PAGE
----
As a surgical resident, the single most common prescription I write is for an opioid. While opioids are a very effective way to treat our patients’ pain after surgery, they are also at the center of an exploding public health crisis. Annual overdose deaths are at their highest rate ever and millions of American’s have a substance use disorder involving prescription opioids. It’s against that backdrop that I’ve found myself asking: what role do I, as a surgeon, play in addressing this epidemic?
One of the first issues we face as opioid prescribers is the problem of excessive prescribing. Up to 92% of opioids prescribed after surgery go unused.1 This results in millions of leftover pills available for diversion. At our own institution, we launched a small pilot project with a simple goal: to prescribe better simply by asking patients how much medication they took after surgery. We started with laparoscopic cholecystectomy, and the results were eye-opening. While the median prescription size was 50 tablets of Norco®, patients reported a median use of 6 tablets.
We used these data to implement prescribing recommendations that suggested 15 tablets for laparoscopic cholecystectomy.2 In the first 200 patients treated under the new recommendations, median prescription size fell to 15 tablets, but patients reported no increase in postoperative pain, and there was no increase requests for prescription refills. Across these 200 patients, we estimate that roughly 7000 excess pills were kept out of the community.
Since that initial pilot, we’ve continued to collect data on patient use across a wide range of common surgical procedures. The prescribing recommendations based on these data are available for free at http://opioidprescribing.info. As we continue to learn more about opioid use after surgery, we hope to further refine these guidelines and expand them to other surgical subspecialties.
Evidence-based opioid prescribing is an important first step in the surgeon’s role as a prescriber. However, this is still only a “one size fits all” solution. Next steps will likely need to involve individual patient characteristics to improve prescribing. For example, we know that older patients tend to use fewer opioids, smokers tend to use more opioids, and patients who use fewer pills the day before discharge use fewer pills at home.3 Therefore, if I treat a 22-year-old smoker still taking oxycodone at discharge, she may need a larger prescription than the 76-year-old non-smoker who is only taking Tylenol by discharge. This is an area where clinical decision-making aids – which most electronic medical record platforms support – have the potential to make a significant impact.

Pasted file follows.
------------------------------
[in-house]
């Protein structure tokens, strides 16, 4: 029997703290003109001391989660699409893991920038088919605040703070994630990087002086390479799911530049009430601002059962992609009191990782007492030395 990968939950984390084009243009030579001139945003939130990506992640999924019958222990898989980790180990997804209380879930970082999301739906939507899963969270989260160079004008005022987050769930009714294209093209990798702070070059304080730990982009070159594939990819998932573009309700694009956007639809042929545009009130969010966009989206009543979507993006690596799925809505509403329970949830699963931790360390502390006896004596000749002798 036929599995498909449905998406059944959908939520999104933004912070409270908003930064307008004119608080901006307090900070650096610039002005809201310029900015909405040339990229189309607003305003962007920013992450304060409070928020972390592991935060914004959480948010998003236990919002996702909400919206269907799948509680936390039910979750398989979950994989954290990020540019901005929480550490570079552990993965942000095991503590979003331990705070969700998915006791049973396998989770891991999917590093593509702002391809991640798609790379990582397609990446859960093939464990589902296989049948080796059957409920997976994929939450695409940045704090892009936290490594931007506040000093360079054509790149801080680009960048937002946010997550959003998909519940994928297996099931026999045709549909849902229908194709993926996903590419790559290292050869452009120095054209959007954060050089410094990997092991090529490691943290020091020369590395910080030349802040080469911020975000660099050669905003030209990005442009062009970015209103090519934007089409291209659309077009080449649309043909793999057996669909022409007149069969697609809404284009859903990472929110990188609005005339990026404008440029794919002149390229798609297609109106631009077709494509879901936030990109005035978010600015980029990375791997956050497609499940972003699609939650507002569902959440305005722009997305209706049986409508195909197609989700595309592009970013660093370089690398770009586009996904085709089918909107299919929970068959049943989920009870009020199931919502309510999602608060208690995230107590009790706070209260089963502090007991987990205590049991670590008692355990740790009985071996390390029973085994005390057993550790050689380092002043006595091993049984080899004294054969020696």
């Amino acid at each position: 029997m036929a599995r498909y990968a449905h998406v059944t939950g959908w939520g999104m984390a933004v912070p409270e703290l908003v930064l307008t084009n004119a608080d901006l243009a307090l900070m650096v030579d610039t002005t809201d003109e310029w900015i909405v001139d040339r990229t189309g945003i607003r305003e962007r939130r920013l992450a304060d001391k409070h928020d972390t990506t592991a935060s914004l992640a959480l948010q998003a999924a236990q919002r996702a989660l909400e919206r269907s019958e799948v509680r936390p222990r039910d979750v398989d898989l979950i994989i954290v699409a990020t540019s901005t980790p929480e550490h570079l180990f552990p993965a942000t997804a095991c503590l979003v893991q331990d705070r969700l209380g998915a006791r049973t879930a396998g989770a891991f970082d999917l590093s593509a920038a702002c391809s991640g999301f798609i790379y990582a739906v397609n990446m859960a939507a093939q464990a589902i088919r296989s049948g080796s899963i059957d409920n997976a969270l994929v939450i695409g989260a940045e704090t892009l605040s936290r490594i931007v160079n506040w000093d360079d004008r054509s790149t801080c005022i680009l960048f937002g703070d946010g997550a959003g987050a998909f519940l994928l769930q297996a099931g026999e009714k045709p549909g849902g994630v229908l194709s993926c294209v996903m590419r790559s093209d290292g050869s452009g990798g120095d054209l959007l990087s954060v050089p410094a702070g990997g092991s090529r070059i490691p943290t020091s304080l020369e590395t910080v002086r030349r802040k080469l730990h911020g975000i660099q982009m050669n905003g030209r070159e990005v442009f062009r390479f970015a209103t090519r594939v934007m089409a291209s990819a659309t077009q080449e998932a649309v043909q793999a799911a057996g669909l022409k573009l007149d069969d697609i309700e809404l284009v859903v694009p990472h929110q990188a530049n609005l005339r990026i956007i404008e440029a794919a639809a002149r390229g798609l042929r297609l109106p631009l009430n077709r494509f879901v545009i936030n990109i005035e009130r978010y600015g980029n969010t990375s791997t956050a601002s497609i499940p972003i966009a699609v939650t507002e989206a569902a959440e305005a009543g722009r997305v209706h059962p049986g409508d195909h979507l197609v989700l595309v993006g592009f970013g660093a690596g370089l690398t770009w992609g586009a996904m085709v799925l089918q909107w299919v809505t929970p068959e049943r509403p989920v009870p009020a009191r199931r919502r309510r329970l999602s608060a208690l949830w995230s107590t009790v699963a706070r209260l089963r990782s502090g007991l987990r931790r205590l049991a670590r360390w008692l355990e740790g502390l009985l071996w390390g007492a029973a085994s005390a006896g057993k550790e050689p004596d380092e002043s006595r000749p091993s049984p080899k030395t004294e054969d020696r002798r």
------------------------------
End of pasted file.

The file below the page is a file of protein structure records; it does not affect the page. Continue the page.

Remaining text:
Lastly, patient counseling plays a critical role in these efforts. Central to this is the importance of setting patient expectations for pain after surgery. During our pilot project, a number of patients told me they were under the impression that they were supposed to finish their entire prescription, just like they would with antibiotics. Others were planning to save the leftover pills for other ailments, such as headaches or insomnia. Not only do we now counsel patients about safe opioid usage, we even use the data we’ve collected to counsel patients – for example, “we’ve found that most patients who undergo this procedure use 5-10 pills.” This type of statement takes mere seconds, yet anchors patients’ outlook for their recovery. We also provide patients with a website to help them locate opioid disposal sites around our state: http://michigan-open.org/takebackmap.
Pain is an integral part of surgical practice – we inflict pain in the short-term in order to cure in the long-term. It is certainly our job to effectively manage our patients’ pain. However, it is also our job to do so in a safe and evidence-based way. Over the last several months, I’ve been excited to see the transformation that is taking place. Providers at all levels are changing their practice to make their patients safer. By improving the quality of the care we provide to our individual patients, surgeons will play a central role in turning the tide on an epidemic that affects millions.
- Bicket MC, Long JJ, Pronovost PJ, Alexander GC, Wu CL. Prescription Opioid Analgesics Commonly Unused After Surgery: A Systematic Review. JAMA Surg. 2017.
- Howard R, Waljee J, Brummett C, Englesbe M, Lee J. Reduction in Opioid Prescribing Through Evidence-Based Prescribing Guidelines. JAMA Surg. 2018;153(3):285-287.
- Hill MV, Stucke RS, Billmeier SE, Kelly JL, Barth RJ, Jr. Guideline for Discharge Opioid Prescriptions after Inpatient General Surgical Procedures. J Am Coll Surg. 2017.